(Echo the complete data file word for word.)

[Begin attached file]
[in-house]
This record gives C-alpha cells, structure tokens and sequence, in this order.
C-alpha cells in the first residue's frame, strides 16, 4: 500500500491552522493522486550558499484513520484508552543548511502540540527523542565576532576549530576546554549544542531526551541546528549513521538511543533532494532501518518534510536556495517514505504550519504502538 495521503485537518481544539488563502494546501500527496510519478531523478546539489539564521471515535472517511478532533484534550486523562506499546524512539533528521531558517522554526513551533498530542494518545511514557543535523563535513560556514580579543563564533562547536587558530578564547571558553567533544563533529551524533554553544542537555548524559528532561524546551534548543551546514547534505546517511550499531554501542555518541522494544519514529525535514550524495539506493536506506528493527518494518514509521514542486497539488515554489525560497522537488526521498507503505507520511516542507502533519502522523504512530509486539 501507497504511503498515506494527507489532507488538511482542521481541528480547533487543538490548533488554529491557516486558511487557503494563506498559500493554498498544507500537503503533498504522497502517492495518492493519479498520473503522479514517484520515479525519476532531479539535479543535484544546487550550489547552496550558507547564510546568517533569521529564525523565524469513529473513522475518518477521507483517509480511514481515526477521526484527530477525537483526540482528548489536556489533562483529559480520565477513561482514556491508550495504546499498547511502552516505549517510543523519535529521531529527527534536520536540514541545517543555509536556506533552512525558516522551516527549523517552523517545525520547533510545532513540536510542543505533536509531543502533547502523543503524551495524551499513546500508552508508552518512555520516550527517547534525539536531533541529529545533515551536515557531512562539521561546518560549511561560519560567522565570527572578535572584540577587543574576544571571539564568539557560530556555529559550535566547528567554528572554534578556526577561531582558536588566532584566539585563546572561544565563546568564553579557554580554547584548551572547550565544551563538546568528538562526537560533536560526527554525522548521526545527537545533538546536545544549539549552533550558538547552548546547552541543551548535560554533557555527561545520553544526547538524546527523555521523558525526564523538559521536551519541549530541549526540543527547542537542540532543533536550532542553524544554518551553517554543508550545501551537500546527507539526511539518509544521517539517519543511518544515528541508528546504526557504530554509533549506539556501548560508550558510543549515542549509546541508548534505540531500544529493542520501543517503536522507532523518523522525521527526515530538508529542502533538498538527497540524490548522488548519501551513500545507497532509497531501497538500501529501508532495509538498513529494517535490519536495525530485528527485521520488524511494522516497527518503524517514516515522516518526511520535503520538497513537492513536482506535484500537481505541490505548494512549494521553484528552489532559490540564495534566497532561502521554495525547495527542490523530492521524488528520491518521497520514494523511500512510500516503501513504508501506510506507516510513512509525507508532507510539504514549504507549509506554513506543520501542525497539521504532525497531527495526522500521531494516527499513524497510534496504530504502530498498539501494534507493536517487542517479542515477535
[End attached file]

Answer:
[in-house]
This record gives C-alpha cells, structure tokens and sequence, in this order.
C-alpha cells in the first residue's frame, strides 16, 4: 500500500491552522493522486550558499484513520484508552543548511502540540527523542565576532576549530576546554549544542531526551541546528549513521538511543533532494532501518518534510536556495517514505504550519504502538 495521503485537518481544539488563502494546501500527496510519478531523478546539489539564521471515535472517511478532533484534550486523562506499546524512539533528521531558517522554526513551533498530542494518545511514557543535523563535513560556514580579543563564533562547536587558530578564547571558553567533544563533529551524533554553544542537555548524559528532561524546551534548543551546514547534505546517511550499531554501542555518541522494544519514529525535514550524495539506493536506506528493527518494518514509521514542486497539488515554489525560497522537488526521498507503505507520511516542507502533519502522523504512530509486539 501507497504511503498515506494527507489532507488538511482542521481541528480547533487543538490548533488554529491557516486558511487557503494563506498559500493554498498544507500537503503533498504522497502517492495518492493519479498520473503522479514517484520515479525519476532531479539535479543535484544546487550550489547552496550558507547564510546568517533569521529564525523565524469513529473513522475518518477521507483517509480511514481515526477521526484527530477525537483526540482528548489536556489533562483529559480520565477513561482514556491508550495504546499498547511502552516505549517510543523519535529521531529527527534536520536540514541545517543555509536556506533552512525558516522551516527549523517552523517545525520547533510545532513540536510542543505533536509531543502533547502523543503524551495524551499513546500508552508508552518512555520516550527517547534525539536531533541529529545533515551536515557531512562539521561546518560549511561560519560567522565570527572578535572584540577587543574576544571571539564568539557560530556555529559550535566547528567554528572554534578556526577561531582558536588566532584566539585563546572561544565563546568564553579557554580554547584548551572547550565544551563538546568528538562526537560533536560526527554525522548521526545527537545533538546536545544549539549552533550558538547552548546547552541543551548535560554533557555527561545520553544526547538524546527523555521523558525526564523538559521536551519541549530541549526540543527547542537542540532543533536550532542553524544554518551553517554543508550545501551537500546527507539526511539518509544521517539517519543511518544515528541508528546504526557504530554509533549506539556501548560508550558510543549515542549509546541508548534505540531500544529493542520501543517503536522507532523518523522525521527526515530538508529542502533538498538527497540524490548522488548519501551513500545507497532509497531501497538500501529501508532495509538498513529494517535490519536495525530485528527485521520488524511494522516497527518503524517514516515522516518526511520535503520538497513537492513536482506535484500537481505541490505548494512549494521553484528552489532559490540564495534566497532561502521554495525547495527542490523530492521524488528520491518521497520514494523511500512510500516503501513504508501506510506507516510513512509525507508532507510539504514549504507549509506554513506543520501542525497539521504532525497531527495526522500521531494516527499513524497510534496504530504502530498498539501494534507493536517487542517479542515477535